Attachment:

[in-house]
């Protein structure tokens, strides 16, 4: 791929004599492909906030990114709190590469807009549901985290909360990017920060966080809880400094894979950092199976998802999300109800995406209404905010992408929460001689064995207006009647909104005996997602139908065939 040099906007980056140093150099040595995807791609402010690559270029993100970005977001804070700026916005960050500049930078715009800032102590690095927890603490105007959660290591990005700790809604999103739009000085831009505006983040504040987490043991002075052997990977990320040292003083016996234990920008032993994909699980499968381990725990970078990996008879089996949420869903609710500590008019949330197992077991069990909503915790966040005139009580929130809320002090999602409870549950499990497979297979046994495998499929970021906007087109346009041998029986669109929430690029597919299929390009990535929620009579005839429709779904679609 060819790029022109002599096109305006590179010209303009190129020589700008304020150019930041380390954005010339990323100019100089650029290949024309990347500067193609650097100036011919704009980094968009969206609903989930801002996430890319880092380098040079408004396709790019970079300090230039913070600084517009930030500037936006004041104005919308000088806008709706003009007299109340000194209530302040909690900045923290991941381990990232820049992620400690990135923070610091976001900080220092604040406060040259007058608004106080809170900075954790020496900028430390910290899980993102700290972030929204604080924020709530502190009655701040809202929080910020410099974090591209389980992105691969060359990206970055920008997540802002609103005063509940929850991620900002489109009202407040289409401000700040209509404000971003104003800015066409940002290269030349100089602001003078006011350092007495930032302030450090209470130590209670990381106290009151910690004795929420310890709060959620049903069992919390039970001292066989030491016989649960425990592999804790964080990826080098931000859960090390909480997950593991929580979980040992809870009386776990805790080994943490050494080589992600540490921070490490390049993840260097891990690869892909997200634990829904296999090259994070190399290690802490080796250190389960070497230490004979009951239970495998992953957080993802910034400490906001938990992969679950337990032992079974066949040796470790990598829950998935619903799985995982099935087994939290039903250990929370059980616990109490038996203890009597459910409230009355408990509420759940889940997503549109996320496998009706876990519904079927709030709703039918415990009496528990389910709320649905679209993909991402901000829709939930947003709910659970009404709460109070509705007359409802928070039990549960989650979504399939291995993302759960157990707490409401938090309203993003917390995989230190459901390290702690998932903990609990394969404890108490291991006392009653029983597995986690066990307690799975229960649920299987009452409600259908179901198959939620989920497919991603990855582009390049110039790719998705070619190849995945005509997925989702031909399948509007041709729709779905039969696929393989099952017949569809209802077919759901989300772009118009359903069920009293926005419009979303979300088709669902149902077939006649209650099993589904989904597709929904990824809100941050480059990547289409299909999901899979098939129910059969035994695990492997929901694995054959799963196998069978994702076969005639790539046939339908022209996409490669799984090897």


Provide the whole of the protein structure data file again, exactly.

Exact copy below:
[in-house]
């Protein structure tokens, strides 16, 4: 791929004599492909906030990114709190590469807009549901985290909360990017920060966080809880400094894979950092199976998802999300109800995406209404905010992408929460001689064995207006009647909104005996997602139908065939 040099906007980056140093150099040595995807791609402010690559270029993100970005977001804070700026916005960050500049930078715009800032102590690095927890603490105007959660290591990005700790809604999103739009000085831009505006983040504040987490043991002075052997990977990320040292003083016996234990920008032993994909699980499968381990725990970078990996008879089996949420869903609710500590008019949330197992077991069990909503915790966040005139009580929130809320002090999602409870549950499990497979297979046994495998499929970021906007087109346009041998029986669109929430690029597919299929390009990535929620009579005839429709779904679609 060819790029022109002599096109305006590179010209303009190129020589700008304020150019930041380390954005010339990323100019100089650029290949024309990347500067193609650097100036011919704009980094968009969206609903989930801002996430890319880092380098040079408004396709790019970079300090230039913070600084517009930030500037936006004041104005919308000088806008709706003009007299109340000194209530302040909690900045923290991941381990990232820049992620400690990135923070610091976001900080220092604040406060040259007058608004106080809170900075954790020496900028430390910290899980993102700290972030929204604080924020709530502190009655701040809202929080910020410099974090591209389980992105691969060359990206970055920008997540802002609103005063509940929850991620900002489109009202407040289409401000700040209509404000971003104003800015066409940002290269030349100089602001003078006011350092007495930032302030450090209470130590209670990381106290009151910690004795929420310890709060959620049903069992919390039970001292066989030491016989649960425990592999804790964080990826080098931000859960090390909480997950593991929580979980040992809870009386776990805790080994943490050494080589992600540490921070490490390049993840260097891990690869892909997200634990829904296999090259994070190399290690802490080796250190389960070497230490004979009951239970495998992953957080993802910034400490906001938990992969679950337990032992079974066949040796470790990598829950998935619903799985995982099935087994939290039903250990929370059980616990109490038996203890009597459910409230009355408990509420759940889940997503549109996320496998009706876990519904079927709030709703039918415990009496528990389910709320649905679209993909991402901000829709939930947003709910659970009404709460109070509705007359409802928070039990549960989650979504399939291995993302759960157990707490409401938090309203993003917390995989230190459901390290702690998932903990609990394969404890108490291991006392009653029983597995986690066990307690799975229960649920299987009452409600259908179901198959939620989920497919991603990855582009390049110039790719998705070619190849995945005509997925989702031909399948509007041709729709779905039969696929393989099952017949569809209802077919759901989300772009118009359903069920009293926005419009979303979300088709669902149902077939006649209650099993589904989904597709929904990824809100941050480059990547289409299909999901899979098939129910059969035994695990492997929901694995054959799963196998069978994702076969005639790539046939339908022209996409490669799984090897």